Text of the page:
In 1879, the National Association of Trotting Horse Breeders agreed upon standards to define horses eligible to the Trotting Register, started in 1867 by John H. Wallace, to record pedigrees of trotting horses. One of the rules stated that a stallion was required to trot a mile in two minutes and thirty seconds or better, or 2:35 if hitched to a wagon.
After years of debate over what to name the new breed of trotting horse, the high standards required for registry led to the name we know today: Standardbred.
All Standardbreds trace their ancestry through direct male line to the imported stallion Messenger, an English Thoroughbred who was brought to America in 1788. The modern Standardbred owes its existence to a rather homely grandson of Messenger named Hambletonian.
The story of Hambletonian is a fascinating and well documented one, and set the precedent for this breed being one for ”everyman” and not just a wealthy person’s sport. Hambletonian was bought as a foal by his caretaker, an illiterate hired hand named Rysdyk, and eventually made his owner a fortune.
Hambletonian’s sons and daughters were the first to meet the standards of the new trotting breed, including Dexter, the horse you see on every antique weathervane, and Lady Suffolk, the “old gray mare who ain’t what she used to be”.
Canadian influence was strong in the new Standardbred, with the emergence of sires like Pilot, Pliot Jr., and the early pacers which were brought out of Canada like Copperbottom, founder of the Hal family.
In 1881, the first World Champion was a pacer of the Hal family, and the most prestigious pacing race in the United States, the Little Brown Jug, bears his name. Originally denigrated as “bush-bred” and considered a poor man’s horse, today’s pacer is making many people rich.
In 1909, the Canadian Standardbred Horse Society was incorporated for the primary purpose of maintaining the official registry of Standardbred horses in Canada. In 1939, the Canadian Trotting Association was formed to become the record-keeping and licensing body. In 1998 the two organizations were amalgamated to form Standardbred Canada. Computer terminals connect racetracks across the country to Standardbred Canada’s central data bank in Mississauga, Ontario.
Canadians have gained international recognition in the sport at all levels. John Campbell, Ron and Keith Waples, Michel Lachance and Bill O’Donnell are legends in the sport and are all Canadians. Armstrong Bros. of Inglewood, Ontario, is annually one of the top three breeding farms in North America, and horses bearing the “Armbro” prefix have won virtually every major stakes race.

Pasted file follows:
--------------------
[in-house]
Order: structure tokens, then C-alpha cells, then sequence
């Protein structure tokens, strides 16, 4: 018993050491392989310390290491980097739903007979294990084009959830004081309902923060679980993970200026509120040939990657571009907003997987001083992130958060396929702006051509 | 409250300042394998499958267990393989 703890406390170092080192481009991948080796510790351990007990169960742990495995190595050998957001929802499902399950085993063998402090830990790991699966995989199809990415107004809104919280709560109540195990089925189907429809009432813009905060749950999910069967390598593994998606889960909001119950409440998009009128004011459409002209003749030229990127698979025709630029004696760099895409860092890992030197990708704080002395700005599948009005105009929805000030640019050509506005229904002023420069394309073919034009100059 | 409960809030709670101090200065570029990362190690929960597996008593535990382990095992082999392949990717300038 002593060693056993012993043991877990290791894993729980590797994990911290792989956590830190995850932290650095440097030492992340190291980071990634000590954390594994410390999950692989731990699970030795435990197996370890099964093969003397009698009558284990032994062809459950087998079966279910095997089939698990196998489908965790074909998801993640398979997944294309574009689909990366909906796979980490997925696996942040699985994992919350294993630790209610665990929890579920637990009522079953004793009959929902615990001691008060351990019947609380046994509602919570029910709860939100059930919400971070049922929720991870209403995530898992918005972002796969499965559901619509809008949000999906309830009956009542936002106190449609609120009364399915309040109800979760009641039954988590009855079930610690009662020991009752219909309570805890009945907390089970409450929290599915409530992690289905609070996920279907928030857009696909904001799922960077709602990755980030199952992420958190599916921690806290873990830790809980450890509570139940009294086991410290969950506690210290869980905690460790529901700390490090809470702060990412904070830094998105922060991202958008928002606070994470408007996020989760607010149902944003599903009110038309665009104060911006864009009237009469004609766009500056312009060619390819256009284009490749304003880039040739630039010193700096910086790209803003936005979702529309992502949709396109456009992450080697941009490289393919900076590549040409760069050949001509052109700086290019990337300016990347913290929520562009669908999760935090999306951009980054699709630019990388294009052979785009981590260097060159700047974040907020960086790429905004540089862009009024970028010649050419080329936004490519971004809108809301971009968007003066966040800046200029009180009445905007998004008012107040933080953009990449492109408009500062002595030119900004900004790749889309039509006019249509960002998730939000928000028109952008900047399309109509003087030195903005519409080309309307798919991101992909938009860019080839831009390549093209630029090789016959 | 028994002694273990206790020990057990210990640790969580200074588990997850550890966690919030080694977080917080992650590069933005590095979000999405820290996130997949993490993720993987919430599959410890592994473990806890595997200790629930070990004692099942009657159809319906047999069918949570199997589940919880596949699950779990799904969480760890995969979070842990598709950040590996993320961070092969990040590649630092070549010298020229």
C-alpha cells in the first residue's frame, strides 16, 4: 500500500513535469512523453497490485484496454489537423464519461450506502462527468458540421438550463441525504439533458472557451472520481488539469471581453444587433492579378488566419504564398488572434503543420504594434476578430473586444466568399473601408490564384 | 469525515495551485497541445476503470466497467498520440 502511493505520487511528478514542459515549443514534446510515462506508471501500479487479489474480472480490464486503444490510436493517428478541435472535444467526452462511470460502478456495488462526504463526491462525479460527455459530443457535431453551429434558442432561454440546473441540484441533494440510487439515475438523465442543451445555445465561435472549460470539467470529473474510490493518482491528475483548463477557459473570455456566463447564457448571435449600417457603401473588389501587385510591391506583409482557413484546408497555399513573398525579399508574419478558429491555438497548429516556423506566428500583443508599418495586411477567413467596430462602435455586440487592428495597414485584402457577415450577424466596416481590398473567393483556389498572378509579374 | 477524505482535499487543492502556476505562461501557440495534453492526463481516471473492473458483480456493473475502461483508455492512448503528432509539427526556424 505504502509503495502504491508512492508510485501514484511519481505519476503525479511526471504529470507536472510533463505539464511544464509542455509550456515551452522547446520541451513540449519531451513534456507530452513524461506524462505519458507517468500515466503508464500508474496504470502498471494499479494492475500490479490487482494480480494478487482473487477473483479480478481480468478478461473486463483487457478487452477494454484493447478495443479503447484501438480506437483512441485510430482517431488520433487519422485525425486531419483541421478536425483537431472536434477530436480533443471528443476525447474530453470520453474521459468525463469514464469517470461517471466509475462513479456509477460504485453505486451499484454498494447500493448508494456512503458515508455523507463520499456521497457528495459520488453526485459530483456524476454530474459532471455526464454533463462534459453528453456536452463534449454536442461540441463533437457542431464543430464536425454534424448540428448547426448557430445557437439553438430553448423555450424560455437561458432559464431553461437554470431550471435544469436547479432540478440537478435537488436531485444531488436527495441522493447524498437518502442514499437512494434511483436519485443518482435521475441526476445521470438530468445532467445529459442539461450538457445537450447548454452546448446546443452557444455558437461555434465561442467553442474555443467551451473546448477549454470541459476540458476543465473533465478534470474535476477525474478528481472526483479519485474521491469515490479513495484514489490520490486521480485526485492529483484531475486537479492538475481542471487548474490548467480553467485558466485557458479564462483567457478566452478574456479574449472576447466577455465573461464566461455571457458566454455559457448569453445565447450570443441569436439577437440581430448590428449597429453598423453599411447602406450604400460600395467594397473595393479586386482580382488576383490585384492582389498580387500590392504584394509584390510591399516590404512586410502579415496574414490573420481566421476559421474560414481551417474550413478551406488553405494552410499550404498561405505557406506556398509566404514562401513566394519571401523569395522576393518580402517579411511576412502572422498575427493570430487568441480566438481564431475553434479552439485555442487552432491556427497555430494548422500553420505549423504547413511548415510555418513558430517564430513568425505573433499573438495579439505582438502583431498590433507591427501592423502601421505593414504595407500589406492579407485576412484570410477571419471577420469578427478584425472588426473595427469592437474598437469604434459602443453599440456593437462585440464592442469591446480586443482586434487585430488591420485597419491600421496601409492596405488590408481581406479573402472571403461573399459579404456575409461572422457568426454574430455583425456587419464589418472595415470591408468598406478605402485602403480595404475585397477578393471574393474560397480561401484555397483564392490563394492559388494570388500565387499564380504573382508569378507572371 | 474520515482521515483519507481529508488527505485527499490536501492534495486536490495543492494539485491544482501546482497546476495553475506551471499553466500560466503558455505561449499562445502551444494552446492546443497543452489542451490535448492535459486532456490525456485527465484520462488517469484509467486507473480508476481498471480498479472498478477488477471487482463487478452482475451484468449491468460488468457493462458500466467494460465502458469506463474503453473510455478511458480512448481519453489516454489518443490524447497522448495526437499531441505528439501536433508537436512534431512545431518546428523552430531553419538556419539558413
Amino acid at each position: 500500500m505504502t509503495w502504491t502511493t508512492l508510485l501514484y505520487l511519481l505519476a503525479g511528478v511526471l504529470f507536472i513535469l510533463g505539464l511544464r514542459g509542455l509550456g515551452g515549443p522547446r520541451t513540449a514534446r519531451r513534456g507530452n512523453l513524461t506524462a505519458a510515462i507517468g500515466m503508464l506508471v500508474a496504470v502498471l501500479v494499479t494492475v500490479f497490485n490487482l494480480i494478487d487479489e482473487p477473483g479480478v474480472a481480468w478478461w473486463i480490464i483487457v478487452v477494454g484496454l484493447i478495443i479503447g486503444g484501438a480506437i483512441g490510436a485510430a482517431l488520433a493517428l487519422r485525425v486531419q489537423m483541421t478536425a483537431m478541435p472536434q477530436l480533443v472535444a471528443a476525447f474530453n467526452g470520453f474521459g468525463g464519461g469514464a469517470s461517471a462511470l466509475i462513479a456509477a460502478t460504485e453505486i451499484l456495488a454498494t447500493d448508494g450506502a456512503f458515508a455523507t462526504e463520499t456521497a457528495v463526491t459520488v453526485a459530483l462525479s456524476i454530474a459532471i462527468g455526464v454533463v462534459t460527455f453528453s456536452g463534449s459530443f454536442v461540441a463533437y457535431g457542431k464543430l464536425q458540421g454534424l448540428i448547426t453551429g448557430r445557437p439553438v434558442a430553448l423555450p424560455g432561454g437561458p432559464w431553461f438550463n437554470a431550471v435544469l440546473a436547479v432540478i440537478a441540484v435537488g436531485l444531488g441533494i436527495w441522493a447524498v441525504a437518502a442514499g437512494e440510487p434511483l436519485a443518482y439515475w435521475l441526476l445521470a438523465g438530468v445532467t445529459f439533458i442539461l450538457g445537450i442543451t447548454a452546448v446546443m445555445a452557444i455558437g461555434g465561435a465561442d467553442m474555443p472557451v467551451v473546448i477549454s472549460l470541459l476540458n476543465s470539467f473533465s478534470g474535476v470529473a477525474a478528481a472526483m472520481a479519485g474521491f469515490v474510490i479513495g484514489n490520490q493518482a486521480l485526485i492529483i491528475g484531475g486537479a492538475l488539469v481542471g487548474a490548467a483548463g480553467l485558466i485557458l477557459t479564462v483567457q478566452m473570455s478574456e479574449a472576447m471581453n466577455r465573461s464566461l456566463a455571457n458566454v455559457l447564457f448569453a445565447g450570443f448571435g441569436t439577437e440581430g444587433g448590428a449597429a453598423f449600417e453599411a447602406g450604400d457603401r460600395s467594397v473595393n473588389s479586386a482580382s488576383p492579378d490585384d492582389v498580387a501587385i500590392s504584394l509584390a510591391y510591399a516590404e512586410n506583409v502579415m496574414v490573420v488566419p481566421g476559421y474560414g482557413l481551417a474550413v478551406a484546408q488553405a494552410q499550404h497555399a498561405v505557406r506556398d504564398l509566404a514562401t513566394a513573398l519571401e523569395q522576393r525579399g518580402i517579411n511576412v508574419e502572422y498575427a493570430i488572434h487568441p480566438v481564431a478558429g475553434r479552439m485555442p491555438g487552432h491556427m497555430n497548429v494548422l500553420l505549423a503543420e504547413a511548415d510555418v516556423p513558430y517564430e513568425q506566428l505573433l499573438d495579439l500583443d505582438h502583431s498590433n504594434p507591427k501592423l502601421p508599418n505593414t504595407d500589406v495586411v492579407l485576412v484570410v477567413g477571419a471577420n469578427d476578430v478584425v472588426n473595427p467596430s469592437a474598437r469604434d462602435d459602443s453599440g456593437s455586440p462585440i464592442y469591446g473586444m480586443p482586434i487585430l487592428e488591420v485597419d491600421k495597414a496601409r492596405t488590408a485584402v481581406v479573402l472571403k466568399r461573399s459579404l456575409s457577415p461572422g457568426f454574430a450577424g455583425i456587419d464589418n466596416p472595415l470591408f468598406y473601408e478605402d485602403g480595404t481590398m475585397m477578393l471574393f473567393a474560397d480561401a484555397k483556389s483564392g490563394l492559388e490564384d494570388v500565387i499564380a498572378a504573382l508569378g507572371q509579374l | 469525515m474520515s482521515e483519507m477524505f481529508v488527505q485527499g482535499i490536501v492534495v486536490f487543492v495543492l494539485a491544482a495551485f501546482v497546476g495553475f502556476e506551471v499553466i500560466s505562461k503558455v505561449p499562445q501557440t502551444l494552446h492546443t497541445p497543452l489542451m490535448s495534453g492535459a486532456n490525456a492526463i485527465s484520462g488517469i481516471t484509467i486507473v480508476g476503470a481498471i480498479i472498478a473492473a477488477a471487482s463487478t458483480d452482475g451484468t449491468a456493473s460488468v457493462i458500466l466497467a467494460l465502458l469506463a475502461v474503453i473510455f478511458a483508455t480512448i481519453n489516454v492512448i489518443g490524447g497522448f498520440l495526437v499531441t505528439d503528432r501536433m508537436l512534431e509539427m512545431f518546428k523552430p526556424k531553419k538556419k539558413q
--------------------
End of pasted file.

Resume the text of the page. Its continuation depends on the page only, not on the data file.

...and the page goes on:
The award of excellence in Canadian racing today is the O’Brien Award, named after the late, great Maritime-born horseman, Joe O’Brien. At the conclusion of each racing year, voters from across the country make their selections of the horses they feel deserve this honour, as well as the Horse, Trainer, Driver and Broodmare Of The Year. The winners are announced each year at the O’Brien Awards, hosted by Standardbred Canada.
Ontario Horse Racing Industry
There are 18 racetracks in the Province of Ontario. Of these tracks, 15 are Standardbred; one is Thoroughbred; one is Thoroughbred and Standardbred combined, and the other is Quarter-horse. Ontario has more races dates than any other jurisdiction in North America. Horse racing is a year round sport, with both live racing in the Province and simulcast racing brought in from other jurisdictions.
The horse racing industry is regulated both provincially and federally. The Ontario Racing Commission (ORC) regulates racing, while the Canadian Pari-mutuel Agency CPMA regulates pari-mutuel wagering.
Horse Racing is an important agricultural industry which generates significant employment, particularly in rural Ontario, with economic benefits to the overall provincial economy. The horse racing industry employs Ontarians in the equivalent of 30,000 full time jobs. The industry spends over $1.2 billion a year and is Ontario’s third largest agricultural industry. It is also part of the gaming sector, competing with government-operated lotteries and sports betting and government-sanctioned casinos and charitable gaming.
The Ontario Sires Stakes Program
To be eligible to the Ontario Sires Stakes Program, foals must have been sired by a stallion standing in Ontario and registered with the program. These stallions must either be owned or leased by an Ontario resident. The number and quality of sires standing in Ontario has improved considerably and has led to the development of breeding establishments which are now competitive on a world class level.
The Ontario Standardbred Sires Stakes program is recognized as the leading breed program in North America. Its success is evident by the demand for Ontario sired Standardbred horses both inside the Province and in other jurisdictions.
Eligibility to the Ontario Sires Stakes is restricted to progeny of stallions standing in the Province and registered with the Ontario Sires Stakes. Yearlings must then be nominated by May 15th of their yearling year and sustained to race either as two year olds or three year olds. Nominations and sustaining fees are collected and distributed together with the Horse Improvement Program funds in the form of purses.
The foundation of the Ontario Sires Stakes program is the stallions registered with the OSS program. To be eligible to the program the stallion must be owned by an Ontario resident or leased to an Ontario resident. Any foals resulting from a breeding to a registered stallion area is eligible for nomination to the Ontario Sires Stakes.